WOW ~ Word of the Week ~ Affidavit Men

WOW ~ Word of the Week ~ Affidavit Men

Well, well, well.

We find Industry and Idle reunited this week in Plate 10, and even though it would seem that the high-risen Francis Goodchild has an open-and-shut case again the now-criminal Tom Idle, we see the witness for the prosecution taking a bribe for his testimony against Tom, and Francis covering his eyes to the deed.

Or do we?

Affidavit Men

Knights of the post, or false witnesses, said to attend Westminster Hall, and other courts of justice, ready to swear any thing for hire.

Industry and Idleness, Plate 10: The Industrious ‘Prentice Alderman of London, the Idle One Brought Before Him & Impeach’d by His Accomplice, by William Hogarth, 30 September 1747, Tate Museum.

From the Tate Museum description:

Goodchild and Idle are reunited. Goodchild is an alderman and a magistrate; Idle is a common criminal. The latter’s partner-in-crime places his hand on a bible, swearing that his testimony against Idle is the truth. Meanwhile, in a gesture of either sorrow or revulsion Goodchild turns away from Idle, who is pleading for mercy or for a chance to tell his version of events. The quotation from Leviticus (below Goodchild) reads: ‘Thou shalt do no unrighteousness in Judgement.’ Clearly Goodchild has no choice but to condemn Idle. Or has he? While Goodchild’s hand gestures, especially the covering of the eyes, may represent the impartiality of the justice system, it could as easily denote ‘blindness’ and hence a miscarriage of justice. After all, why would the testimony of one criminal carry weight over another? That the testimony is, in fact, suspect or false is underlined by the court official who holds the bible with one hand, while receiving a bribe with the other.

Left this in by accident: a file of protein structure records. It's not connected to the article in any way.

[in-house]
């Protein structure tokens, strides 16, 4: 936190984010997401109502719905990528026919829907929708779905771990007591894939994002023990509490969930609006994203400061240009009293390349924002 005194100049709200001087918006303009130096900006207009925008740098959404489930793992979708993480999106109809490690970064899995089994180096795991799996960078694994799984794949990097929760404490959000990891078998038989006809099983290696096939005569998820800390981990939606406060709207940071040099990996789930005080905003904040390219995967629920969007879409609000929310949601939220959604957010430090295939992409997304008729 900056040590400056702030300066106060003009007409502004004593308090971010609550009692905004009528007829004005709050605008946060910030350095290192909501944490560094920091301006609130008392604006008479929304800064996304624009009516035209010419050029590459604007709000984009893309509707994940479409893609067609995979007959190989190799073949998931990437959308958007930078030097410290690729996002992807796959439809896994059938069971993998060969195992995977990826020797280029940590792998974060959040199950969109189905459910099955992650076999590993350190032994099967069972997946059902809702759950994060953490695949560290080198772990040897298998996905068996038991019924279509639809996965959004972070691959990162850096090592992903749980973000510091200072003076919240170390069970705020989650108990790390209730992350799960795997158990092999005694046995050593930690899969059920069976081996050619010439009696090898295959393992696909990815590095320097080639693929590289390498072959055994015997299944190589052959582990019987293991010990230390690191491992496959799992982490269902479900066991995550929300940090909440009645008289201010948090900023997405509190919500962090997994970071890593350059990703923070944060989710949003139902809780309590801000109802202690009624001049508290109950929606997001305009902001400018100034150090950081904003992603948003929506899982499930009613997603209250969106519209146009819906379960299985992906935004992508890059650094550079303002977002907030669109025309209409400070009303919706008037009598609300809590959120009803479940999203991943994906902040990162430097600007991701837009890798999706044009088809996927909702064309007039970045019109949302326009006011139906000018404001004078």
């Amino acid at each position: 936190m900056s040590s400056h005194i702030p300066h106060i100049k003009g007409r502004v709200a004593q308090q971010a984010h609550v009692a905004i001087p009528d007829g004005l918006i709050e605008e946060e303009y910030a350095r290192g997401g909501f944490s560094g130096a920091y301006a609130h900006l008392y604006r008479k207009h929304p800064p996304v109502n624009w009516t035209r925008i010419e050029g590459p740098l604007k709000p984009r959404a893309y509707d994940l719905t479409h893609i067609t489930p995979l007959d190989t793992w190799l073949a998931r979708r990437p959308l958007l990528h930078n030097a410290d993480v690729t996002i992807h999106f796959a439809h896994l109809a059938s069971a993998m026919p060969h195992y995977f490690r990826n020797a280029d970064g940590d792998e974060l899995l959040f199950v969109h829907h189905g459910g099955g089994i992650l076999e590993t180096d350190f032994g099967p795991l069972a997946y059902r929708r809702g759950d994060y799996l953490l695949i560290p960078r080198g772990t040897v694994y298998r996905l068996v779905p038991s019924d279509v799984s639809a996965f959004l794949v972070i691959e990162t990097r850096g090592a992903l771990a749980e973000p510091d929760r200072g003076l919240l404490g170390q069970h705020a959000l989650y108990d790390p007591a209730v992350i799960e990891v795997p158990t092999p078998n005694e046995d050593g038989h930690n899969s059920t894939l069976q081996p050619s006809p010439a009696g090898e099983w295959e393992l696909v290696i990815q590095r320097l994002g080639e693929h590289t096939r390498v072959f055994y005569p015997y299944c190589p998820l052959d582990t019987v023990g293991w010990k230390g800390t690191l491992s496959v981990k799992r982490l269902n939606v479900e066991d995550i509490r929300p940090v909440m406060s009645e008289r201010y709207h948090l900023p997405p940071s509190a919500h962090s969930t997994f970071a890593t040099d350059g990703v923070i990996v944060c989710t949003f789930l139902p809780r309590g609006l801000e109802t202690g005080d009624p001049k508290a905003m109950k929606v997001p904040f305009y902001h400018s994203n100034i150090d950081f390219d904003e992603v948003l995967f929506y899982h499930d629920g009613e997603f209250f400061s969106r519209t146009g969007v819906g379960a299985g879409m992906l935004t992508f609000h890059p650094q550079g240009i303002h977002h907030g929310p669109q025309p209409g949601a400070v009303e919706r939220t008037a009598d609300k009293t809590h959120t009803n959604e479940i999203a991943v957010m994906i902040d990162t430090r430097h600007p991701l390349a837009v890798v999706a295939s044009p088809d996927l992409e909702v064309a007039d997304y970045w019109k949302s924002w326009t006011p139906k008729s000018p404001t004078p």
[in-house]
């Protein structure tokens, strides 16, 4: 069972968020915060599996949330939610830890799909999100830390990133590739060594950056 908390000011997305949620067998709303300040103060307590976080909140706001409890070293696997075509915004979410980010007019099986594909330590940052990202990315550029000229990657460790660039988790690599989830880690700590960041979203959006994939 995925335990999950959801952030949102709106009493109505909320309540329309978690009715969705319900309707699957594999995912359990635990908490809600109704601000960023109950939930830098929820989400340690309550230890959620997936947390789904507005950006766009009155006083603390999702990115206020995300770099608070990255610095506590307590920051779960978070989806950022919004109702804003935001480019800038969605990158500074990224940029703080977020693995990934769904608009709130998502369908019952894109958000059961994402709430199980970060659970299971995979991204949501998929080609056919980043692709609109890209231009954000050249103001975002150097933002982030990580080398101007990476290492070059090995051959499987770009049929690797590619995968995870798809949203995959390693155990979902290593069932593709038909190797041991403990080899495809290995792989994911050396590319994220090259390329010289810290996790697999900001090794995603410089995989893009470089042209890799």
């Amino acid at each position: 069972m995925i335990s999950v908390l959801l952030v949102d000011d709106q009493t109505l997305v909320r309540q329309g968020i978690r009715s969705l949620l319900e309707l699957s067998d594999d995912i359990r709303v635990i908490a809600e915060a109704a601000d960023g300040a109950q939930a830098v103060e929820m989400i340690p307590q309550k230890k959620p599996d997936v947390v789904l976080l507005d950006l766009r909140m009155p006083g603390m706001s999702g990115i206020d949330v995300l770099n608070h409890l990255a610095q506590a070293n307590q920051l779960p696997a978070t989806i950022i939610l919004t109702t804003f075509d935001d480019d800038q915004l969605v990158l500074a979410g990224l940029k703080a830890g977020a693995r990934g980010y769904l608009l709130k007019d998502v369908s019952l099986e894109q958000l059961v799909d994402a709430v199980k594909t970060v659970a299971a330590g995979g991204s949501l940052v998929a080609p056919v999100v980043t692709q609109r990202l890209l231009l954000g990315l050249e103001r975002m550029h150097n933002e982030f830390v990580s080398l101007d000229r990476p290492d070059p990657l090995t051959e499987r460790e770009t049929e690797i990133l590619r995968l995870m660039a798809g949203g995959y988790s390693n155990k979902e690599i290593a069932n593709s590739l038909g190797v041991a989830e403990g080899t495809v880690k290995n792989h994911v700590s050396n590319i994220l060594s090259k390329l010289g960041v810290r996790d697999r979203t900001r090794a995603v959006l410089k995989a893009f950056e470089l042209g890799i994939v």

From the Wikipedia description:

Having led their separate lives for four plates each, the two apprentices meet again, considerably further down their paths of life. Again, Tom is on the left, Francis, the right (the frame is reversed, so the rope, etc. is above Francis).

Idle is now completely lost: his accomplice readily turns King’s evidence, a man behind him holds up the two pistols and sword used in the commission of the murder in one hand and points to Idle with the other, and he’s being arraigned before his former fellow-apprentice, who remembers his earlier inclinations and could well imagine him turning footpad. While he turns away, either struggling with his feelings (as implied by the quote at the bottom of the frame) or disgustedly spurning his entreaties, the clerk next to him writes out the warrant of admission “To the Turnkey of Newgate”.

To the right of Idle, his mother again tearfully pleads with an officer who dismisses her. The bailiff administering the oath has put his quill pen behind his ear facing forward, making him look ridiculous, so that he might take a bribe from the woman next to him, who is paying him to not notice that the oath he’s administering is being sworn with the wrong hand and hence worthless.

Fire buckets labelled “SA” hang from the balcony behind the crowd.

Under Tom Idle:

Psalm IX. Ver: 16.
The Wicked is snar’d in the
work of his own hands

Under Francis Goodchild:

Leviticus CH: XIX Ve: 15
Thou shall do no unrighteousness
in Judgement


Slang term taken from the 1811 Dictionary of the Vulgar Tongue.